In November, Statistics New Zealand revealed the number of births for the year ended September 2020. There were 57,753 live births in that time period.
However, the decreasing Total Fertility Rate is troubling.
This rate is an average indicator of fertility showing the number of children a woman would have in her lifetime. For a nation to replace itself without any migration, the required minimum fertility rate is 2.1 children per woman.
Once a nation hits a fertility rate of 1.5, demographers warn a serious line is crossed. It is unlikely that a nation will ever recover from such a low fertility rate.
Right now, New Zealand’s Total Fertility Rate sits at 1.63 – catastrophically below replacement level.
New Zeaalnd’s fertility rate hit a high in 1961 with a total 4.3 births per woman.
Overall, the world fertility rate is declining. It currently sits at around 2.4 births per woman.
A study published in the Lancet in July 2020 suggests that global fertility rates will continue to decline. Population growth, the authors predict, will peak in 2064 at 9.73 billion, steadily declining to 8.79 billion in 2100.
The authors, whose study was funded by the Bill & Melinda Gates Foundation, stated that their “findings suggest that continued trends in female educational attainment and access to contraception will hasten declines in fertility and slow population growth.”
They noted that “economic, social, environmental, and geopolitical consequences” would be experienced by individual countries if fertility rates below replacement level continued over time.
Although contraceptive use was identified in the study as a cause of declining fertility rates, nations were urged in their policy making “to adapt to continued low fertility, while sustaining and enhancing female reproductive health.”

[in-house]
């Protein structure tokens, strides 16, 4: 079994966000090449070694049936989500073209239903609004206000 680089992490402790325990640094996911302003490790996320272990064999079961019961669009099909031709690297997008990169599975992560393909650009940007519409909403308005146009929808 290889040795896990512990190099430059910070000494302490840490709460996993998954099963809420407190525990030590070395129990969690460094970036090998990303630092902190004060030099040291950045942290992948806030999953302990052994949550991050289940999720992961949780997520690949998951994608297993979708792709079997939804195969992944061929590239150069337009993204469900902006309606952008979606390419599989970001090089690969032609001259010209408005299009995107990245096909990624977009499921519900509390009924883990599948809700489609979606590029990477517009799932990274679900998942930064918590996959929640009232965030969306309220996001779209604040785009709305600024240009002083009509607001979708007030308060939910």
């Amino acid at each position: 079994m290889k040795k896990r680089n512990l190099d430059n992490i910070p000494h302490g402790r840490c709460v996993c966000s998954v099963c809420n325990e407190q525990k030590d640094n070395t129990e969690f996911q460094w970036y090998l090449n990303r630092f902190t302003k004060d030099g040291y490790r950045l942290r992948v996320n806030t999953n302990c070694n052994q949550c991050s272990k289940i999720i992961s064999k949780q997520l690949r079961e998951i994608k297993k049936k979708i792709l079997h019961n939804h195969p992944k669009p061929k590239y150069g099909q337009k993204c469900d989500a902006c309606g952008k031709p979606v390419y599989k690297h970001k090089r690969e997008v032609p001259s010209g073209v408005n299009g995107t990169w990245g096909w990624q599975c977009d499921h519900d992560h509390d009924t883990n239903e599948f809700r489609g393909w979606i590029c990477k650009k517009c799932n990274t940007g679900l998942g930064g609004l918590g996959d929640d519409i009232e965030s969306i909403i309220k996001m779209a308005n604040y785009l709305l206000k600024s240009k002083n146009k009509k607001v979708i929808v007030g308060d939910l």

The term “reproductive health” encompasses the use of contraception, abortifacients, and induced abortion. Each of these drugs, devices and procedures, are designed to eliminate the conception, or the birth of already conceived child.
Encouraging women to continue these practices will further bring about the decline of populations, especially those of our Pacific neighbours. Declining populations will, as the study points out, have serious consequences for individual countries, and for the world.
It is vital that family-friendly governmental policies are put in place, alongside a change in attitude in society that sees children as a gift and not a burden, or worse yet, a right that is only accepted and cherished when it suits the individual.
A number of countries have fertility rates that have dipped below, or are sitting on, the warning line of 1.5. These include Canada (1.5), Italy (1.3), Hong Kong (1.1), and Singapore (1.1).
Typically African countries have an excellent fertility rate. For example Congo (5.9), Chad (5.7), and Guinea (4.7).
Pacific nations tend to have good fertility rates, for example Samoa (3.9), Vanuatu (3.8), and Kiribati (3.6). However, this is likely to change as population control groups and organisations such as NZ Family Planning work very hard to normalise contraception, abortifacients, and abortion in these family-orientated nations.